Russia, Turkey, Iran make progress on Syria de-escalation zones talks

Kristopher Drake
July 8, 2017

Russian president Vladimir Putin met in person for the first time USA president Donald Trump in Germany.

The cease-fire is set to take effect July 9 at noon Damascus time.

Russia, Turkey and Iran have signed a deal - endorsed by the UN Security Council - to establish so-called "de-escalation zones" in several parts of Syria. Tillerson appeared to be trying to influence those talks ahead of time, despite deeply troubled U.S.

That means that the Syrian autocrat would not be able to reoccupy the Islamic State (ISIS) terrorist group's stronghold in the city of Raqqa without some sort of agreement between all parties.

Obama wanted to limit America's involvement in Syria's civil war. On Wednesday, he said the United States remained open to cooperating with Russian Federation in Syria through "joint mechanisms", potentially including no-fly zones.

Israeli daily Haaretz reported on Thursday that Israel told the US that it doesn't want Russia supervising proposed safe zones in Syria during ongoing talks being conducted between the US, Russia and Jordan.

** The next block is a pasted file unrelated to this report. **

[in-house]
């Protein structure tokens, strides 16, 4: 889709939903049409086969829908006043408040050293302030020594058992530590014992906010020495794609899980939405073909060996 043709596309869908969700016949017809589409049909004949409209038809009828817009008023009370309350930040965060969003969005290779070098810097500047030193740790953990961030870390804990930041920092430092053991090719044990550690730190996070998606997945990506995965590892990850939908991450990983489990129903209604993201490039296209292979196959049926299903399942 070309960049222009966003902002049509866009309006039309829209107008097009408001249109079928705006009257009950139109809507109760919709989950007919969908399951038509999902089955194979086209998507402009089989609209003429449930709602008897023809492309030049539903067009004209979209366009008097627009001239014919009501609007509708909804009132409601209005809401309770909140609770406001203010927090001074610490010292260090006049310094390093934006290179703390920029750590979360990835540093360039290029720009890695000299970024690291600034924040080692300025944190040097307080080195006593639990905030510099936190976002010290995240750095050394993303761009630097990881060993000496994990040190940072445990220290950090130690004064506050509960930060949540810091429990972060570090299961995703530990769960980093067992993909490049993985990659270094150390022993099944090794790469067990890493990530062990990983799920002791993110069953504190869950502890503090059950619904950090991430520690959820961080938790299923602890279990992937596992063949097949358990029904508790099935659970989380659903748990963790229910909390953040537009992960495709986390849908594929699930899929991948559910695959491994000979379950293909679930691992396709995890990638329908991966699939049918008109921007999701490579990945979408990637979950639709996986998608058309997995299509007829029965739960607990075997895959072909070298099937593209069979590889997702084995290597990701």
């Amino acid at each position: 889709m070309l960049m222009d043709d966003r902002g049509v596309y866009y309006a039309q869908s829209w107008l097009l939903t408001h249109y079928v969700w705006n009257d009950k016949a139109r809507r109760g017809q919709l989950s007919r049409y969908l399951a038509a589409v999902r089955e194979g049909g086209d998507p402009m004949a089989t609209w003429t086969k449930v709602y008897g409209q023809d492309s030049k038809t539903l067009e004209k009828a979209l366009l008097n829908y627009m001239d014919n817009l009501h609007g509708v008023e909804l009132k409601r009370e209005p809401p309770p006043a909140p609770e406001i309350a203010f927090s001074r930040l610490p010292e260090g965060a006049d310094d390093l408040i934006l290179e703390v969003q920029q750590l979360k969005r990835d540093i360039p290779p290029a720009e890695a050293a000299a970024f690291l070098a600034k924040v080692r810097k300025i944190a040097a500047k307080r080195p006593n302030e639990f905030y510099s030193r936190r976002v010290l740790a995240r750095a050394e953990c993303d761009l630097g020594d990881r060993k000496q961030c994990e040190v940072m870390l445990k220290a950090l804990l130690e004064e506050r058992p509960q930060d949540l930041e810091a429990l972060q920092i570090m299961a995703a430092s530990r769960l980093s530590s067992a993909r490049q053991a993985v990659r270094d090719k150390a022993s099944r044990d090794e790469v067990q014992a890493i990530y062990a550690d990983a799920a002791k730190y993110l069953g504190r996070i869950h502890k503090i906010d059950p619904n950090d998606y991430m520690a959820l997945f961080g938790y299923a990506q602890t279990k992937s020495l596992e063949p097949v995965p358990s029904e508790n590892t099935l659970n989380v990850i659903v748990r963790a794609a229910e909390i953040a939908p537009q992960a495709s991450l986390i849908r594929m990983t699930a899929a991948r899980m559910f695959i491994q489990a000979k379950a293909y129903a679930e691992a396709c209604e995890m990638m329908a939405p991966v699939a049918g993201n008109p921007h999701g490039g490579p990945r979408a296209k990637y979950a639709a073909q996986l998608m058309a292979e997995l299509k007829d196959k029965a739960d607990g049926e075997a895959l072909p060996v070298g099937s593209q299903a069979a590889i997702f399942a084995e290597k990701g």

The three countries will continue to hold talks on establishing de-escalation zones in Syria, the statement said, adding that the next round of peace talks will be held at the end of August in Astana.

Tillerson warned the Syrian regime, which is backed by Iran as well as Russian Federation, against taking advantage of America's limited focus by moving into areas freed from the Islamic State, also known as ISIS. Russia's proposal may well be the only path to a negotiated settlement between the regime of Syrian leader Bashar al-Assad and the Sunni Arab opposition, but the safe zones are far from ready for the return of refugees.

Citing past cooperation in creating de-escalation zones in Syria, Tillerson made a strong case for both countries - in spite of their "unresolved differences on a number of issues" - to work together in Syria.

Tillerson has said Syria's future is one without Assad in power. Both the USA and Russian Federation oppose Islamic State militants and say they're focused on rooting out the extremist group. And after the USA shot down the Syrian plane, Russian Federation warned it would start considering us -led coalition aircraft over Syria as potential targets.

"The Syrian people should determine their country's political future through a political process", the official added. Trump's administration has approached the notoriously strained relationship by trying to identify a few limited issues on which the countries could make progress, thereby building trust for a broader fix of ties.

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